Mobile package means business anywhere
Despite the prevalence of ultra-slim laptops and subnotebooks on the market, there is still a lot of demand for huge desktop replacement notebooks with large screens.
Many mobile corporate executives and power road warriors today are abandoning desktops and using the same notebook in the office, at home and on the road.
For that they need desktop computing in a mobile package. Dell's new Latitude CPt C333GT notebook computer fits the desktop-replacement category well, although die-hard power users might want to opt for Pentium II processor models rather than the Intel Celeron 333MHz processor in our test unit.
Take one look at the box that it ships in though - almost the same size as the box that desktop PCs come in - and you realise that this notebook means business. What you get with the large form factor is a 14.1-inch TFT screen that all but fills up the lid, a keyboard with full-size qwerty keys, a touchpad pointing device with generously sized left and right buttons and lots of arm-rest space for typing.
Dell, known for powerful but brick-like corporate notebooks, seems to be changing its ways - the Latitude has a slight curve to it in the front. But Dell is no Apple Computer when it comes to taking liberties with curvaceous designs.
What the Latitude lacks in design flair it makes up for in utility. The speakers mounted on each side of the notebook are quite powerful. The sound from the NeoMagic MagiMedia 256 sound card is crisp, with distortion only at high volumes, but like most notebook sound systems there is a lack of bass.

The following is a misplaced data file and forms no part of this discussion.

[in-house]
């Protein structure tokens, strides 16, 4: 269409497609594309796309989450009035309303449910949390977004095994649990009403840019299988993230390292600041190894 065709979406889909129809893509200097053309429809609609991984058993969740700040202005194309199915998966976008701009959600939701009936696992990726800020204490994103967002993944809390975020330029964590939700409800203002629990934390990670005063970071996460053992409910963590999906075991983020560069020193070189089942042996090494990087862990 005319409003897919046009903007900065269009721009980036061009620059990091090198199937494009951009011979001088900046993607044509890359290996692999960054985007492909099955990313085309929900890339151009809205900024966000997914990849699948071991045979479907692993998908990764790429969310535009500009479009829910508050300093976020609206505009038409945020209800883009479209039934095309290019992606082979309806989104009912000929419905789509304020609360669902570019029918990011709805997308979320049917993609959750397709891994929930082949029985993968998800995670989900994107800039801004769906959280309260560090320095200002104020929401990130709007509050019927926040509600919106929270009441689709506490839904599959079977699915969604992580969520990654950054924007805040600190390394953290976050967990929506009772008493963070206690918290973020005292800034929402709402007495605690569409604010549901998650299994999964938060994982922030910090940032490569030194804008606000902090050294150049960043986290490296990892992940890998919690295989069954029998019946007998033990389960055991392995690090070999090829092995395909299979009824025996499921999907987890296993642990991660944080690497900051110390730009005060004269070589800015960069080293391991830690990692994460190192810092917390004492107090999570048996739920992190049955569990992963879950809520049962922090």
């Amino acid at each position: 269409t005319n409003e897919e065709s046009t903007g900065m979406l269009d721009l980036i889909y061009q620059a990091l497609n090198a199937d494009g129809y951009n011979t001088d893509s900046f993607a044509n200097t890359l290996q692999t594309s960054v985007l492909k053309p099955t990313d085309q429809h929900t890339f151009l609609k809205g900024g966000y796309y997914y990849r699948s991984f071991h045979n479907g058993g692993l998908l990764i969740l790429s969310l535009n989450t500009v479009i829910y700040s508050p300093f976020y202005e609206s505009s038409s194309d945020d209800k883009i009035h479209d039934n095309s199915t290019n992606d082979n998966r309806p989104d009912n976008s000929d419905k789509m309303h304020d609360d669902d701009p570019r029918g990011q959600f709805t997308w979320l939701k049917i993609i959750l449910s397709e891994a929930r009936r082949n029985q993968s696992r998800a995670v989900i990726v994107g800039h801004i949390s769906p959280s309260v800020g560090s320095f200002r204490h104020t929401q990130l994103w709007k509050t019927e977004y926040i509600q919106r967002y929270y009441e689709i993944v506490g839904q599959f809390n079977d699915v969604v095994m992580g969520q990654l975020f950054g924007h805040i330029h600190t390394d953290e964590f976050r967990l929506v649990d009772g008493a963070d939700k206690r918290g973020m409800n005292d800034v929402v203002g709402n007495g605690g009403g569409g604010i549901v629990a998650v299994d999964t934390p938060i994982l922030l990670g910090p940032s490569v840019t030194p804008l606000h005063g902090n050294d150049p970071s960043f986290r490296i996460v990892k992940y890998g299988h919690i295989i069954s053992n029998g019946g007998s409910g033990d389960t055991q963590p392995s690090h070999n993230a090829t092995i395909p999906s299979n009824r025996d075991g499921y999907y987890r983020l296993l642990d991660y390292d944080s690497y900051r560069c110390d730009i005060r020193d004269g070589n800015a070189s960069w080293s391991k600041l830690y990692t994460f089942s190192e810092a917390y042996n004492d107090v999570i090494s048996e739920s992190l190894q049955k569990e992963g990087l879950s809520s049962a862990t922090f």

You cannot seriously expect to watch movies or listen to audio CDs through the notebook's speaker - external speakers are highly recommended.
I connected a pair of Harman-Kardon speakers to the Latitude's audio-out jack and popped in an audio CD. The sound was impressive.
Driving the Latitude's screen is a 256-bit NeoMagic MagicMedia display card with 4MB of video memory that supports screen resolutions up to 1024 x 768 with 16 million colours. The maximum resolution possible is 1280 x 1024, but with just 256 colours.
This graphics card allows you to connect a large monitor to the Latitude's video port and still enjoy true colour.
Despite its size, you cannot have both the CD-Rom drive and the floppy disk on board at the same time. Many smaller notebooks have both the CD-Rom and the floppy disk built in. Instead, the Latitude has a modular bay that alternately holds the CD-Rom drive, the floppy disk or optional modules such as a DVD-Rom drive, a second hard drive or an LS-120 super-floppy drive.
Unfortunately, the drives cannot be changed while the PC is on.
To reduce weight on the road - it weighs just over three kilograms with the CD-Rom drive on board - Dell has included a travel module for the modular bay. This reduces the weight of the notebook to 2.7 kg.
Standard features include two PC Card slots (one of which supports Zoomed Video), a USB port, an S-Video connector and a connector for an optional port replicator or docking station.
The Latitude CPt is a worthy desktop replacement laptop thanks to its good display card, a large bright TFT screen, a comfortable keyboard and great sound when used with external speakers.
I was disappointed that Dell did not include an internal modem, and the 32MB of Ram and 4.3gb hard drive that came as standard on the test unit could have been a bit more generous.
For some reason the Latitude we were given to test was running Windows 95 rather than Windows 98.
PROS & CONS Product: Dell Latitude CPt C333GT Price: HK$15,327 Platform: Windows 98, Windows 95 Pros: Long battery life at four hours; good TFT display, comfortable keyboard Cons: No internal modem; Ram and hard-disk capacity on the stingy side; bulky design